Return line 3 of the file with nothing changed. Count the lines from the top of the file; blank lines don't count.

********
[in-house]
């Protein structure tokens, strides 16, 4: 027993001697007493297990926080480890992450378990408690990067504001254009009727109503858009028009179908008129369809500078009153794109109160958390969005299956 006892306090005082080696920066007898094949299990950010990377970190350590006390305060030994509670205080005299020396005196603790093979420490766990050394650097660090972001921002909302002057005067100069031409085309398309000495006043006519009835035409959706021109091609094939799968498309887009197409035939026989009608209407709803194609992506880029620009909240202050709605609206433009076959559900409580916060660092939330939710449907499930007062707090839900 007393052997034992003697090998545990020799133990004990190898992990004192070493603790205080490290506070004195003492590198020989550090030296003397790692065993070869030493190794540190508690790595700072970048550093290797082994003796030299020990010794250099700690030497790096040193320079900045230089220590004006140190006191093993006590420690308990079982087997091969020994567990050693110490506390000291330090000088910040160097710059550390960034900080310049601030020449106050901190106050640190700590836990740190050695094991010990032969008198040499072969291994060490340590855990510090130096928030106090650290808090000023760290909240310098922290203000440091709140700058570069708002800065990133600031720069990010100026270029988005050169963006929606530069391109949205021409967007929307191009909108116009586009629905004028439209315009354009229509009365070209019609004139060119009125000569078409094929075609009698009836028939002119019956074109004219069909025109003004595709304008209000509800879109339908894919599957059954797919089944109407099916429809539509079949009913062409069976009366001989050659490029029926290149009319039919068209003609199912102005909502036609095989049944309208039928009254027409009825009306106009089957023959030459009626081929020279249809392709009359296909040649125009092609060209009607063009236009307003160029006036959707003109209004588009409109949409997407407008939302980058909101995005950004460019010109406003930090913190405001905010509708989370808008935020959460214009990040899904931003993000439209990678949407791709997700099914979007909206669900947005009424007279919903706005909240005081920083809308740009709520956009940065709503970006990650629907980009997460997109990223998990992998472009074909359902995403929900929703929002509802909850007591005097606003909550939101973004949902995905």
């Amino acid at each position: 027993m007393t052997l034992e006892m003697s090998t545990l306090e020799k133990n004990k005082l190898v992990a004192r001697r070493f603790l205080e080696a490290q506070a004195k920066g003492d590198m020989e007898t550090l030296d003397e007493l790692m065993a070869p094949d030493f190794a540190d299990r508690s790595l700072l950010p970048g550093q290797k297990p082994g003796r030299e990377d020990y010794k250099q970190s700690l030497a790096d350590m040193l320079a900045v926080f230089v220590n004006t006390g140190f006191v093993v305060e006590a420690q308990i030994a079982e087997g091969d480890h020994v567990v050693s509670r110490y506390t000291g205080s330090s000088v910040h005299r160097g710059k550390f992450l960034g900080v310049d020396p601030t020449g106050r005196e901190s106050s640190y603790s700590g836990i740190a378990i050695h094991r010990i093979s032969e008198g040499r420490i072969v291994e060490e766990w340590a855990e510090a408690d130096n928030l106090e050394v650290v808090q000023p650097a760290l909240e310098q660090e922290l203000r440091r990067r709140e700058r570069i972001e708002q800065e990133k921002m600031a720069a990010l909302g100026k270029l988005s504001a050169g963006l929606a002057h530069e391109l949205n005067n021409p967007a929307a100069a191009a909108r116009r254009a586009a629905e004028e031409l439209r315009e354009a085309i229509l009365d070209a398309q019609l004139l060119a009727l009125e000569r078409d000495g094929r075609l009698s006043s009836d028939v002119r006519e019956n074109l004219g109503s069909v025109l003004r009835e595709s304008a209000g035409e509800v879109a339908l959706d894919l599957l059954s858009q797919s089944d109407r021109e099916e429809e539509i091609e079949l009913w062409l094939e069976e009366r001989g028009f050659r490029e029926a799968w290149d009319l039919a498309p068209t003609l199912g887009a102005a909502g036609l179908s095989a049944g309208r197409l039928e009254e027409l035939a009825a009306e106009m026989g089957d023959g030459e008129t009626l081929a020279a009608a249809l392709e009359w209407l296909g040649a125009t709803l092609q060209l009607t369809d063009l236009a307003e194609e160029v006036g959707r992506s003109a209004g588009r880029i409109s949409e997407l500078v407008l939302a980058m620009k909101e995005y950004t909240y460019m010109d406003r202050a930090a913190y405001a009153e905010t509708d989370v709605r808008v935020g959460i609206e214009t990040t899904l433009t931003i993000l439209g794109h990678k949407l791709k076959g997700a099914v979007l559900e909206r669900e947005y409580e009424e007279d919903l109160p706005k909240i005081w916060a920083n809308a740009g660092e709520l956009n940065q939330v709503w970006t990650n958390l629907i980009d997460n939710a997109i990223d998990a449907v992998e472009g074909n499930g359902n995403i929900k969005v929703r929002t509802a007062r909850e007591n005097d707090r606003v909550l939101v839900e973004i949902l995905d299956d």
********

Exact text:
């Amino acid at each position: 027993m007393t052997l034992e006892m003697s090998t545990l306090e020799k133990n004990k005082l190898v992990a004192r001697r070493f603790l205080e080696a490290q506070a004195k920066g003492d590198m020989e007898t550090l030296d003397e007493l790692m065993a070869p094949d030493f190794a540190d299990r508690s790595l700072l950010p970048g550093q290797k297990p082994g003796r030299e990377d020990y010794k250099q970190s700690l030497a790096d350590m040193l320079a900045v926080f230089v220590n004006t006390g140190f006191v093993v305060e006590a420690q308990i030994a079982e087997g091969d480890h020994v567990v050693s509670r110490y506390t000291g205080s330090s000088v910040h005299r160097g710059k550390f992450l960034g900080v310049d020396p601030t020449g106050r005196e901190s106050s640190y603790s700590g836990i740190a378990i050695h094991r010990i093979s032969e008198g040499r420490i072969v291994e060490e766990w340590a855990e510090a408690d130096n928030l106090e050394v650290v808090q000023p650097a760290l909240e310098q660090e922290l203000r440091r990067r709140e700058r570069i972001e708002q800065e990133k921002m600031a720069a990010l909302g100026k270029l988005s504001a050169g963006l929606a002057h530069e391109l949205n005067n021409p967007a929307a100069a191009a909108r116009r254009a586009a629905e004028e031409l439209r315009e354009a085309i229509l009365d070209a398309q019609l004139l060119a009727l009125e000569r078409d000495g094929r075609l009698s006043s009836d028939v002119r006519e019956n074109l004219g109503s069909v025109l003004r009835e595709s304008a209000g035409e509800v879109a339908l959706d894919l599957l059954s858009q797919s089944d109407r021109e099916e429809e539509i091609e079949l009913w062409l094939e069976e009366r001989g028009f050659r490029e029926a799968w290149d009319l039919a498309p068209t003609l199912g887009a102005a909502g036609l179908s095989a049944g309208r197409l039928e009254e027409l035939a009825a009306e106009m026989g089957d023959g030459e008129t009626l081929a020279a009608a249809l392709e009359w209407l296909g040649a125009t709803l092609q060209l009607t369809d063009l236009a307003e194609e160029v006036g959707r992506s003109a209004g588009r880029i409109s949409e997407l500078v407008l939302a980058m620009k909101e995005y950004t909240y460019m010109d406003r202050a930090a913190y405001a009153e905010t509708d989370v709605r808008v935020g959460i609206e214009t990040t899904l433009t931003i993000l439209g794109h990678k949407l791709k076959g997700a099914v979007l559900e909206r669900e947005y409580e009424e007279d919903l109160p706005k909240i005081w916060a920083n809308a740009g660092e709520l956009n940065q939330v709503w970006t990650n958390l629907i980009d997460n939710a997109i990223d998990a449907v992998e472009g074909n499930g359902n995403i929900k969005v929703r929002t509802a007062r909850e007591n005097d707090r606003v909550l939101v839900e973004i949902l995905d299956d």